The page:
Above the ruined walls of Corinth, smoke clotted the skies. Ottoman cannons thundered and sent plumes of smoke spilling across the plains. Carrion birds circled, black and ominous. Surrounding the city was a sea of tents, siegeworks and men; a veritable horde of heathens and their indentured Christian slave-warriors, all mastered by the young man they were calling the Conqueror.

Asen, Corinth's hard-nosed governor, had denied Mehmed's offer of honourable surrender. He had proven his worth a dozen times since -- holding the wall until the wall became a field of strewn rubble and then, after Mehmed's crack infantry brigades had poured into the city proper, he had turned the streets into a labyrinth fraught with deadends and kill-zones -- but had now been forced back into the Acrocorinth. The Acrocorinth was perhaps the Morea's strongest of fortresses; sitting atop a huge spur of rock, protected by three circuit walls, and within these walls lay a spring of water. It was, Mehmed knew, almost impossible take.

And yet, the young Sultan had seized Constantinople with ferocity alone. He had broken Corinth's outer walls in a matter of weeks -- bombarding them unceasingly, mercilessly, undermining them, storming them with his veterans -- and would not be deterred.

Nonetheless, the Sultan sent another emissary up the hill to the gates of the Acrocorinth and offered a peaceful surrender. Asen reportedly shouted back that he would 'rather eat the leather of his boots than sell his soul to the Devil,' and sent the emissary tumbling down the hill, chased by a flurry of arrows.

Asen was gambling with fate. The Acrocorinth was virtually impregnable, but Asen knew that the entirety of Mehmed's land-wasting cannons would be brought against the walls. He was now counting upon the arrival of the Emperor and his army.

Before Corinth's outer walls had been breached, a messenger had arrived from Mystras promising aid; Antigonos, it was said, was gathering together a host of Romans to confront his father's killer. Asen just had to hold out. It was the 3rd of February, 1455.

Mehmed, most humiliatingly, claimed himself to be the true Emperor of the Romans. Mehmed now ordered Karaja Pasha, the commanding officer of his European army, to take the Acrocorinth at all costs. It was a gruelling prospect. Even with the resources afforded to him -- the fifty or so cannons, the twenty thousand men, the fleet of sleek galleys that lay in Corinth's captured harbour -- Karaja was plagued by doubt.

The Conqueror then tasked another of his officers -- Zaganos Pasha, a tall, intimidating Albanian convert who was noted for his intelligence and his cruelty -- to ride into the Morea, with some four thousand cavalry, and bring the surrounding lands into submission. What followed was a brief, bloody reign of terror; the thunder of hooves, the blaring of horns, the hissing of blades through the air.

Meanwhile, only twenty two miles away, the young Emperor was encamped in Nemea. Although his advisors -- particularly Theophilos and Rhangabes -- had pleaded with him to remain behind in Mystras, Antigonos had refused. Antigonos had mustered some twelve thousand men; including Hunyadi's force of Hungarians. His uncle Thomas was leading two thousand out of Patras. Krokodeilos Kladas, a lord of the Morea, was on the road with a further nine hundred.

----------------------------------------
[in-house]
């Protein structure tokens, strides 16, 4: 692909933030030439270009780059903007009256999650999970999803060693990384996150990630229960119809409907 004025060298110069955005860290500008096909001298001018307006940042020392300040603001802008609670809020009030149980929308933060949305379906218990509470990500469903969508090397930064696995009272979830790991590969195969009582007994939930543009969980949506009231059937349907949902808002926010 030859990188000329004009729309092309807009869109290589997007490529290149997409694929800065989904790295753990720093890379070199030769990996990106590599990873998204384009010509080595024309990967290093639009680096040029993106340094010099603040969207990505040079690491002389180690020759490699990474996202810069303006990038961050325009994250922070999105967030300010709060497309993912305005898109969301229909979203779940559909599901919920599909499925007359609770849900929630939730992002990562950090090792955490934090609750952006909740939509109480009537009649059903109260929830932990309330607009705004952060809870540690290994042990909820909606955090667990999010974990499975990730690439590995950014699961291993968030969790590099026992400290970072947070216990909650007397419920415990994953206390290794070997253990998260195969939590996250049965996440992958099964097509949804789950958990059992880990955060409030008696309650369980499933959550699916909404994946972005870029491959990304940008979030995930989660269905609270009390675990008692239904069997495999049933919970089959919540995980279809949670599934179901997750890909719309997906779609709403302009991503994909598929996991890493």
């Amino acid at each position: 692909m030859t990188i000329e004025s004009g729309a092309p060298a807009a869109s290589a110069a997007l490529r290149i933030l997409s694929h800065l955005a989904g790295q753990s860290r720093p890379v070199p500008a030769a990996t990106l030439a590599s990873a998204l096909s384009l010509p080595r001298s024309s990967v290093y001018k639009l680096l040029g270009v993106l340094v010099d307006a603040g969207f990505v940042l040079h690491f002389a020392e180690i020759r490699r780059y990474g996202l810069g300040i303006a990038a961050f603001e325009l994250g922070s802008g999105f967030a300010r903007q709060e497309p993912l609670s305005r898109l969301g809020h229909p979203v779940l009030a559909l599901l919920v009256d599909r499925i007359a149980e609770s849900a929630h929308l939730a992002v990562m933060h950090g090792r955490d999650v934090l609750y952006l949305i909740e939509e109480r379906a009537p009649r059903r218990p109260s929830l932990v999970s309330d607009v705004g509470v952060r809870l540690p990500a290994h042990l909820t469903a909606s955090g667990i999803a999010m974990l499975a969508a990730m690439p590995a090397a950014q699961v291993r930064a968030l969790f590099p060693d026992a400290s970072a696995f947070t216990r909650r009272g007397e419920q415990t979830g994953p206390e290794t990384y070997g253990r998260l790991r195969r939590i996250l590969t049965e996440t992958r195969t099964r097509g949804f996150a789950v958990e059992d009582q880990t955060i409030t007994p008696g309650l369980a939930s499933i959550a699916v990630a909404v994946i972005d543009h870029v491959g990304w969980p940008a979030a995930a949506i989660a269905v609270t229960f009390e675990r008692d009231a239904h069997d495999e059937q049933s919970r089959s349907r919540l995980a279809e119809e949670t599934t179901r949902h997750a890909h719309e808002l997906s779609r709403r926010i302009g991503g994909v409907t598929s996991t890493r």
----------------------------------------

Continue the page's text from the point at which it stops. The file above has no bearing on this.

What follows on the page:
But how long could Antigonos wait? His spies reported that Mehmed outnumbered him; but much like his father, Antigonos had never shirked from a challenge. On the site where Heracles reportedly slew the Nemean Lion, Antigonos called a council of war.

With Theophilos standing at one shoulder and Rhangabes at the other, Antigonos now made his intentions known; come the next morning, the army at Nemea would make for Corinth. A squadron of six hundred horsemen under the command of Rhangabes and Ladislaus Hunyadi would form the van. He would, he declared to his captains, see this foreign interloper, this heathen dog, this slayer of his father, struck down. The Turks would rue the day they entered the Morea.

This was greeted with a ragged cheer. The men shared wine and tales and Antigonos retired to his pavilion.

The next morning, the 7th, the Christian host stirred itself. It was a cool morning in the Morea, dewdrops clinging to mail shirts and glistening upon the helmets; puffs of silvery breath racing from between chattering teeth, and Antigonos now gave a speech -- no doubt written by the great word-smith Theophilos -- that mentioned, in the short, blunt, rude language that soldiers appreciated, his father Constantine, the brave and stiff defence of Constantinople, the misery that had been dealt upon the Romans after Mehmed had taken the city. Then, with a grin that was full of youth, he turned his attention to the Sultan's wives; ridiculing them, telling his soldiers that surely they must have the faces and senses of donkeys to have laid with Mehmed.

He would water the ground with Ottoman blood, Antigonos pressed. He invoked God and together the army prayed; those of the Eastern Christianity and the Western. The young Emperor implored them to find strength in one another and in their faith and then, just after eleven o'clock, the army lurched into a march.